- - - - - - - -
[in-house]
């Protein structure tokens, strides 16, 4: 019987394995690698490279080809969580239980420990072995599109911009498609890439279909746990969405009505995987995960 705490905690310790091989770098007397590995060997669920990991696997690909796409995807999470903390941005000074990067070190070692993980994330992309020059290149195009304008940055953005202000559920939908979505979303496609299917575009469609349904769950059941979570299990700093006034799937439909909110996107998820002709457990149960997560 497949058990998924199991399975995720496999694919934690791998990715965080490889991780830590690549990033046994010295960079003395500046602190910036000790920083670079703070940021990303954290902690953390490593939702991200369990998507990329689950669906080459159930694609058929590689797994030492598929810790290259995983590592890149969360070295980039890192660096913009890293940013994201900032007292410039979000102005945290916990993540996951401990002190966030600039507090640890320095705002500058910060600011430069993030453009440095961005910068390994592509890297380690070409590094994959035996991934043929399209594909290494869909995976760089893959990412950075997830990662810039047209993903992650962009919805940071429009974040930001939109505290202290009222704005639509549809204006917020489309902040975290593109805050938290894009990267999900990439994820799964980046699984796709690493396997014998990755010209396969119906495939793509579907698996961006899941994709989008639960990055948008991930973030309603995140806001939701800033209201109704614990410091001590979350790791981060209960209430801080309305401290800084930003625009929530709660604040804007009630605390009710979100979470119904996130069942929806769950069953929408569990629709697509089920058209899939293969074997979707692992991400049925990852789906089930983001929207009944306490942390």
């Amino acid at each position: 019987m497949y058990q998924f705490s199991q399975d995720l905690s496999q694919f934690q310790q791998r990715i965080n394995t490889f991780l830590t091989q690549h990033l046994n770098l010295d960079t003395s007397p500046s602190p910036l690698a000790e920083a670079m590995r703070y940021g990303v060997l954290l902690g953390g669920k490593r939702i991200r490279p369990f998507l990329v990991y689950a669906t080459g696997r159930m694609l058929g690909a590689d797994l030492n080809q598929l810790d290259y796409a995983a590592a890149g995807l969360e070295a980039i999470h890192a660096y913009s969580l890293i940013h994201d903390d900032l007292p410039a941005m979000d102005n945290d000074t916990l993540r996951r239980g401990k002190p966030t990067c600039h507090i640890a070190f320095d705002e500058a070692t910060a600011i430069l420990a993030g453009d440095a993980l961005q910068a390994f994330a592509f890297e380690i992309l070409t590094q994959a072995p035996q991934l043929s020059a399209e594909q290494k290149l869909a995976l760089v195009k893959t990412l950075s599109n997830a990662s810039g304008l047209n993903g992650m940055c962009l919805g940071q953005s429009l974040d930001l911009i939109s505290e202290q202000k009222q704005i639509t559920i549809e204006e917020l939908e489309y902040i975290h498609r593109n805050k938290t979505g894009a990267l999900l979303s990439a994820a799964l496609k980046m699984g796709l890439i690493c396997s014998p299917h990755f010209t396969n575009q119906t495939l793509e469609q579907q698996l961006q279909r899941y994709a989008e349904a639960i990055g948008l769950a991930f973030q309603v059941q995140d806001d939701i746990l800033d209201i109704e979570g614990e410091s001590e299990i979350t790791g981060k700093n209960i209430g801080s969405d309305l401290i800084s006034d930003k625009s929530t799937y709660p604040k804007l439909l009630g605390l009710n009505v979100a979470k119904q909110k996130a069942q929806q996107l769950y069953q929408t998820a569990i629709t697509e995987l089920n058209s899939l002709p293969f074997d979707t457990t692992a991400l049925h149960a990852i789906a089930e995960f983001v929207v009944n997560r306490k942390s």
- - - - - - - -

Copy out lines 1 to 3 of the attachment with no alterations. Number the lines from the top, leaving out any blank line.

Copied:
[in-house]
């Protein structure tokens, strides 16, 4: 019987394995690698490279080809969580239980420990072995599109911009498609890439279909746990969405009505995987995960 705490905690310790091989770098007397590995060997669920990991696997690909796409995807999470903390941005000074990067070190070692993980994330992309020059290149195009304008940055953005202000559920939908979505979303496609299917575009469609349904769950059941979570299990700093006034799937439909909110996107998820002709457990149960997560 497949058990998924199991399975995720496999694919934690791998990715965080490889991780830590690549990033046994010295960079003395500046602190910036000790920083670079703070940021990303954290902690953390490593939702991200369990998507990329689950669906080459159930694609058929590689797994030492598929810790290259995983590592890149969360070295980039890192660096913009890293940013994201900032007292410039979000102005945290916990993540996951401990002190966030600039507090640890320095705002500058910060600011430069993030453009440095961005910068390994592509890297380690070409590094994959035996991934043929399209594909290494869909995976760089893959990412950075997830990662810039047209993903992650962009919805940071429009974040930001939109505290202290009222704005639509549809204006917020489309902040975290593109805050938290894009990267999900990439994820799964980046699984796709690493396997014998990755010209396969119906495939793509579907698996961006899941994709989008639960990055948008991930973030309603995140806001939701800033209201109704614990410091001590979350790791981060209960209430801080309305401290800084930003625009929530709660604040804007009630605390009710979100979470119904996130069942929806769950069953929408569990629709697509089920058209899939293969074997979707692992991400049925990852789906089930983001929207009944306490942390």
């Amino acid at each position: 019987m497949y058990q998924f705490s199991q399975d995720l905690s496999q694919f934690q310790q791998r990715i965080n394995t490889f991780l830590t091989q690549h990033l046994n770098l010295d960079t003395s007397p500046s602190p910036l690698a000790e920083a670079m590995r703070y940021g990303v060997l954290l902690g953390g669920k490593r939702i991200r490279p369990f998507l990329v990991y689950a669906t080459g696997r159930m694609l058929g690909a590689d797994l030492n080809q598929l810790d290259y796409a995983a590592a890149g995807l969360e070295a980039i999470h890192a660096y913009s969580l890293i940013h994201d903390d900032l007292p410039a941005m979000d102005n945290d000074t916990l993540r996951r239980g401990k002190p966030t990067c600039h507090i640890a070190f320095d705002e500058a070692t910060a600011i430069l420990a993030g453009d440095a993980l961005q910068a390994f994330a592509f890297e380690i992309l070409t590094q994959a072995p035996q991934l043929s020059a399209e594909q290494k290149l869909a995976l760089v195009k893959t990412l950075s599109n997830a990662s810039g304008l047209n993903g992650m940055c962009l919805g940071q953005s429009l974040d930001l911009i939109s505290e202290q202000k009222q704005i639509t559920i549809e204006e917020l939908e489309y902040i975290h498609r593109n805050k938290t979505g894009a990267l999900l979303s990439a994820a799964l496609k980046m699984g796709l890439i690493c396997s014998p299917h990755f010209t396969n575009q119906t495939l793509e469609q579907q698996l961006q279909r899941y994709a989008e349904a639960i990055g948008l769950a991930f973030q309603v059941q995140d806001d939701i746990l800033d209201i109704e979570g614990e410091s001590e299990i979350t790791g981060k700093n209960i209430g801080s969405d309305l401290i800084s006034d930003k625009s929530t799937y709660p604040k804007l439909l009630g605390l009710n009505v979100a979470k119904q909110k996130a069942q929806q996107l769950y069953q929408t998820a569990i629709t697509e995987l089920n058209s899939l002709p293969f074997d979707t457990t692992a991400l049925h149960a990852i789906a089930e995960f983001v929207v009944n997560r306490k942390s």